Boring can be good. How Clement Attlee’s humble ideas changed Britain Larry Elliott Economics Editor

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wWinston Churchill once described Clement Attlee as a humble man with much to say about being humble – and up to a point he was right. Attlee was in many ways the epitome of bourgeois respectability: he was privately educated, had a house in the suburbs of London and liked nothing better to occupy his spare time by cracking the Times crossword or catching up with cricket scores.

Yet in 1945, the British public chose the humble man over the wartime hero, and Attlee showed over the next six years that a politician need not be charismatic to be effective. A humble man turned out to be one of the few UK prime ministers of the 20th century who actually changed Britain.

Sure it was a different time, before 24/7 news, vetted by Twitter, and political obsession with controlling the news agenda on a daily basis. Attlee’s interview by TV was found – then in a relatively new way as far as politicians were concerned – like a test. He did not crave limelight.

From left: Clement Attlee, Harry S. Truman, and Joseph Stalin – the ‘Big Three’ at the final meeting in Potsdam. Back, from left: Admiral Leahy, Truman’s Chief of Staff; Ernest Bevin, UK Foreign Secretary; US Secretary of State James Byrnes; and Russian Foreign Minister Vyacheslav Molotov. Photograph: Bateman / Bateman Archive

Today it would be hard for Atlee to hide his light under a bushel. Politicians are expected to burst with new initiatives, while also being someone with whom the average voter would prefer to have a drink in a pub. Modesty doesn’t cut it, because modesty means boring, and there are few greater sins for the modern politician. There was no doubt that Attlee would be forced to modify his image and the extensive media training was still in place today.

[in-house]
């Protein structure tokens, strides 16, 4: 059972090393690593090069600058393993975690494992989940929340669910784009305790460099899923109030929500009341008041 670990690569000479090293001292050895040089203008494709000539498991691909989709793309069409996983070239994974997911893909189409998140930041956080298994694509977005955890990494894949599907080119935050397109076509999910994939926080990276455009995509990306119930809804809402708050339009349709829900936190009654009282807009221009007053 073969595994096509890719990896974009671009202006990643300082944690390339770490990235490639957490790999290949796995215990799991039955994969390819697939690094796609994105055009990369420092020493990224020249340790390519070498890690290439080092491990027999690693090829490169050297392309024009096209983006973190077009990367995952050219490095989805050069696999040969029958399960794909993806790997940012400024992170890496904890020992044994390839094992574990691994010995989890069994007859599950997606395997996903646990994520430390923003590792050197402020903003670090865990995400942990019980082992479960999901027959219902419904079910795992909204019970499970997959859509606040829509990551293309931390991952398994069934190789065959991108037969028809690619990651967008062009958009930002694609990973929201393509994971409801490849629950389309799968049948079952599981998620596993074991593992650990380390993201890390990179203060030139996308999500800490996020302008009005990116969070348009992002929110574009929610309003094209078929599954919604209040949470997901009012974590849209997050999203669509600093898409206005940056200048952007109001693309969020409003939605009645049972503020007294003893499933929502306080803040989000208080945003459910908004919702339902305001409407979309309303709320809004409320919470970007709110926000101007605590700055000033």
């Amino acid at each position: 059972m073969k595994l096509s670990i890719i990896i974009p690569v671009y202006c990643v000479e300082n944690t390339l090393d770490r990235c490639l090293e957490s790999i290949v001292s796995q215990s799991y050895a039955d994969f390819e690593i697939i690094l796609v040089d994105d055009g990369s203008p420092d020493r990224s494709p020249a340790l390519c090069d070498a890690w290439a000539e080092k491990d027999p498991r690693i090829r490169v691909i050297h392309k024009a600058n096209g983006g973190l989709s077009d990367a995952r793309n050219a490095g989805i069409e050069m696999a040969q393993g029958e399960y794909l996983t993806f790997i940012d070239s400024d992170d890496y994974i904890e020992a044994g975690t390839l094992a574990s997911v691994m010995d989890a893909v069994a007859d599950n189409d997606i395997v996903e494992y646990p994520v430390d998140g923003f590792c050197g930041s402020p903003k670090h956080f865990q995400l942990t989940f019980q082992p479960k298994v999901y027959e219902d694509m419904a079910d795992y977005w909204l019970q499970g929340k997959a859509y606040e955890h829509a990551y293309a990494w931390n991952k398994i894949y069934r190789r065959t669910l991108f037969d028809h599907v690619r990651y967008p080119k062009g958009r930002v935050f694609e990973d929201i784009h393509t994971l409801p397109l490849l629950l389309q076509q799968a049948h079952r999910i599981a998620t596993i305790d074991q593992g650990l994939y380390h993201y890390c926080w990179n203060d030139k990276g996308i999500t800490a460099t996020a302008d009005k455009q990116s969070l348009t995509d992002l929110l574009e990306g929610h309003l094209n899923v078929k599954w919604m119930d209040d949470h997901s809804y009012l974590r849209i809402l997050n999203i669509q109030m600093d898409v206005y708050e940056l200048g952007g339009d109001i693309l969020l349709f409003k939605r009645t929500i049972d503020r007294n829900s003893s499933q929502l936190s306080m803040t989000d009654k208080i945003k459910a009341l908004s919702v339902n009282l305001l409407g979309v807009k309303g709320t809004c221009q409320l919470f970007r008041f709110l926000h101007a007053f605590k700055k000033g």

Actually, though, there is a great need for boring politicians. Good government does not mean a constant stream of policy announcements that are never followed through. The problems of the UK – and indeed the wider developed world – are deep-rooted and structural.

To take one example, the Bank of England’s latest monetary policy report included a special chapter on how recent shocks – Brexit, Covid-19 and the jump in energy prices – affected the economy’s potential supply.

Potential supply is exactly the kind of topic designed to make eyes glaze over, but it matters because as far as the Bank of England is concerned, it acts like a speed limit on growth. In the 10 years prior to the global financial crisis in 2007, potential supply grew at an annual rate of 2.7%, meaning the economy could grow at that rate and still meet the government’s 2% inflation target. In the decade 2010–19, potential supply grew more slowly – 1.7% per year. It is expected to grow by just under 1% in the three years from 2023 to 2025.

Prime Minister Clement Attlee at 10 Downing Street in 1947.
Prime Minister Clement Attlee at 10 Downing Street in 1947. Photograph: PA

These are very worrying developments. One reason for the recent slowdown is that the labor supply has grown more slowly, primarily due to an aging population but also as a result of people leaving work as a result of the pandemic. Some EU workers also returned home during the lockdown and never returned.